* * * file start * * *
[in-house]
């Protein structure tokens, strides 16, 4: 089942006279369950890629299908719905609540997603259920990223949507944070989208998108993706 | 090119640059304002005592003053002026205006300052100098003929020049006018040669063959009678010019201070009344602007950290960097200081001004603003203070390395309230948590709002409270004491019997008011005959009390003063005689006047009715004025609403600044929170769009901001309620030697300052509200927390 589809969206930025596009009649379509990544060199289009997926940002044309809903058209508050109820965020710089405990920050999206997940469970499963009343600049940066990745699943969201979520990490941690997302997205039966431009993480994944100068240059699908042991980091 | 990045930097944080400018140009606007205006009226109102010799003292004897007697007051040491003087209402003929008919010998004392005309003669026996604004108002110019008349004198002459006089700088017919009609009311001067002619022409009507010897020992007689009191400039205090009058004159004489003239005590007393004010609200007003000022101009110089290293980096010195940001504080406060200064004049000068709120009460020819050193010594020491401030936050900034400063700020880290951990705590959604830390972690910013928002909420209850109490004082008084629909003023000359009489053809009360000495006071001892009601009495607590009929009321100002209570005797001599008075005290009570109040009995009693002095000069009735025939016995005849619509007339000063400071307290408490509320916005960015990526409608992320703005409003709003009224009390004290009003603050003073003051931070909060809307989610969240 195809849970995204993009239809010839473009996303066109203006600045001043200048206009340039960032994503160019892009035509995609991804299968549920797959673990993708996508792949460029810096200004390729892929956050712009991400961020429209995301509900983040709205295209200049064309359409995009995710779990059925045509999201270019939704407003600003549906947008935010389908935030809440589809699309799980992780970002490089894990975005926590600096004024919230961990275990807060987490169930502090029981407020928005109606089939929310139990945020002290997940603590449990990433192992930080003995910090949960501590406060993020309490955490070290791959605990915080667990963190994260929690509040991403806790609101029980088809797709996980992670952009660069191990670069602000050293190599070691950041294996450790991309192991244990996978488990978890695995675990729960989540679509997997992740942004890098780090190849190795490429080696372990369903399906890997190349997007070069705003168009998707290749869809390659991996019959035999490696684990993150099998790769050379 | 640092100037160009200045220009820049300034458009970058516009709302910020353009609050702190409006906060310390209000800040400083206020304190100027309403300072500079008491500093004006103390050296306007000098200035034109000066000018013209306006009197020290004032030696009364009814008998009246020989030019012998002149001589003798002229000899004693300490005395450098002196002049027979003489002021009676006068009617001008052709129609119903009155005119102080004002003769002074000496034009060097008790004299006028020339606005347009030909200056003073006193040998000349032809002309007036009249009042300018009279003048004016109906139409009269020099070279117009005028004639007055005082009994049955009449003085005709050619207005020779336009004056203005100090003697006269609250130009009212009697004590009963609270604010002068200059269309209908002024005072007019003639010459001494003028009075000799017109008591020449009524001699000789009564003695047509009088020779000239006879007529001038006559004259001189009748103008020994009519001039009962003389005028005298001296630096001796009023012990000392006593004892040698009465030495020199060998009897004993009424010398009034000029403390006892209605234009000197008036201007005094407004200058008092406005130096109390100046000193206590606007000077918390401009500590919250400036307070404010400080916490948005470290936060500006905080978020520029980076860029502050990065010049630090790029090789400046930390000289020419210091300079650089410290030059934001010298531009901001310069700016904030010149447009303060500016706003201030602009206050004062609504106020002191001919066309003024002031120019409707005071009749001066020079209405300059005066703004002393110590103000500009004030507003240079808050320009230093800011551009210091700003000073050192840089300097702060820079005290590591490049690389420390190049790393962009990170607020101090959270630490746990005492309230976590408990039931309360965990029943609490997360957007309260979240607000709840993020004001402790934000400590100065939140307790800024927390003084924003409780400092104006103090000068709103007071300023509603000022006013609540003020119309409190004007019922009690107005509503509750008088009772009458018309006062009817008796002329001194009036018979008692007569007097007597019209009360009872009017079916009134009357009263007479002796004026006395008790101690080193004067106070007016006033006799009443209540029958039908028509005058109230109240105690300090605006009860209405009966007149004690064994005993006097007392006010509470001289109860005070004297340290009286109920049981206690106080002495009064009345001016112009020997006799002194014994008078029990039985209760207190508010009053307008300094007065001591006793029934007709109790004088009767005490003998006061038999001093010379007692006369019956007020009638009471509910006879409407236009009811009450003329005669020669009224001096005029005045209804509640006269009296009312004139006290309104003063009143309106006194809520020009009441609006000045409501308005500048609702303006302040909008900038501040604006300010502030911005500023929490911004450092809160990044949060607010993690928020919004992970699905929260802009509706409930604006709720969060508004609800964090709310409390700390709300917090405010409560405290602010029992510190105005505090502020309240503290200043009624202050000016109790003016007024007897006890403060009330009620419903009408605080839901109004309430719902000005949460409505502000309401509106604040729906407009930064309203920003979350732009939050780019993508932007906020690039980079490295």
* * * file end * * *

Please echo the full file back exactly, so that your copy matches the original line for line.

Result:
[in-house]
């Protein structure tokens, strides 16, 4: 089942006279369950890629299908719905609540997603259920990223949507944070989208998108993706 | 090119640059304002005592003053002026205006300052100098003929020049006018040669063959009678010019201070009344602007950290960097200081001004603003203070390395309230948590709002409270004491019997008011005959009390003063005689006047009715004025609403600044929170769009901001309620030697300052509200927390 589809969206930025596009009649379509990544060199289009997926940002044309809903058209508050109820965020710089405990920050999206997940469970499963009343600049940066990745699943969201979520990490941690997302997205039966431009993480994944100068240059699908042991980091 | 990045930097944080400018140009606007205006009226109102010799003292004897007697007051040491003087209402003929008919010998004392005309003669026996604004108002110019008349004198002459006089700088017919009609009311001067002619022409009507010897020992007689009191400039205090009058004159004489003239005590007393004010609200007003000022101009110089290293980096010195940001504080406060200064004049000068709120009460020819050193010594020491401030936050900034400063700020880290951990705590959604830390972690910013928002909420209850109490004082008084629909003023000359009489053809009360000495006071001892009601009495607590009929009321100002209570005797001599008075005290009570109040009995009693002095000069009735025939016995005849619509007339000063400071307290408490509320916005960015990526409608992320703005409003709003009224009390004290009003603050003073003051931070909060809307989610969240 195809849970995204993009239809010839473009996303066109203006600045001043200048206009340039960032994503160019892009035509995609991804299968549920797959673990993708996508792949460029810096200004390729892929956050712009991400961020429209995301509900983040709205295209200049064309359409995009995710779990059925045509999201270019939704407003600003549906947008935010389908935030809440589809699309799980992780970002490089894990975005926590600096004024919230961990275990807060987490169930502090029981407020928005109606089939929310139990945020002290997940603590449990990433192992930080003995910090949960501590406060993020309490955490070290791959605990915080667990963190994260929690509040991403806790609101029980088809797709996980992670952009660069191990670069602000050293190599070691950041294996450790991309192991244990996978488990978890695995675990729960989540679509997997992740942004890098780090190849190795490429080696372990369903399906890997190349997007070069705003168009998707290749869809390659991996019959035999490696684990993150099998790769050379 | 640092100037160009200045220009820049300034458009970058516009709302910020353009609050702190409006906060310390209000800040400083206020304190100027309403300072500079008491500093004006103390050296306007000098200035034109000066000018013209306006009197020290004032030696009364009814008998009246020989030019012998002149001589003798002229000899004693300490005395450098002196002049027979003489002021009676006068009617001008052709129609119903009155005119102080004002003769002074000496034009060097008790004299006028020339606005347009030909200056003073006193040998000349032809002309007036009249009042300018009279003048004016109906139409009269020099070279117009005028004639007055005082009994049955009449003085005709050619207005020779336009004056203005100090003697006269609250130009009212009697004590009963609270604010002068200059269309209908002024005072007019003639010459001494003028009075000799017109008591020449009524001699000789009564003695047509009088020779000239006879007529001038006559004259001189009748103008020994009519001039009962003389005028005298001296630096001796009023012990000392006593004892040698009465030495020199060998009897004993009424010398009034000029403390006892209605234009000197008036201007005094407004200058008092406005130096109390100046000193206590606007000077918390401009500590919250400036307070404010400080916490948005470290936060500006905080978020520029980076860029502050990065010049630090790029090789400046930390000289020419210091300079650089410290030059934001010298531009901001310069700016904030010149447009303060500016706003201030602009206050004062609504106020002191001919066309003024002031120019409707005071009749001066020079209405300059005066703004002393110590103000500009004030507003240079808050320009230093800011551009210091700003000073050192840089300097702060820079005290590591490049690389420390190049790393962009990170607020101090959270630490746990005492309230976590408990039931309360965990029943609490997360957007309260979240607000709840993020004001402790934000400590100065939140307790800024927390003084924003409780400092104006103090000068709103007071300023509603000022006013609540003020119309409190004007019922009690107005509503509750008088009772009458018309006062009817008796002329001194009036018979008692007569007097007597019209009360009872009017079916009134009357009263007479002796004026006395008790101690080193004067106070007016006033006799009443209540029958039908028509005058109230109240105690300090605006009860209405009966007149004690064994005993006097007392006010509470001289109860005070004297340290009286109920049981206690106080002495009064009345001016112009020997006799002194014994008078029990039985209760207190508010009053307008300094007065001591006793029934007709109790004088009767005490003998006061038999001093010379007692006369019956007020009638009471509910006879409407236009009811009450003329005669020669009224001096005029005045209804509640006269009296009312004139006290309104003063009143309106006194809520020009009441609006000045409501308005500048609702303006302040909008900038501040604006300010502030911005500023929490911004450092809160990044949060607010993690928020919004992970699905929260802009509706409930604006709720969060508004609800964090709310409390700390709300917090405010409560405290602010029992510190105005505090502020309240503290200043009624202050000016109790003016007024007897006890403060009330009620419903009408605080839901109004309430719902000005949460409505502000309401509106604040729906407009930064309203920003979350732009939050780019993508932007906020690039980079490295």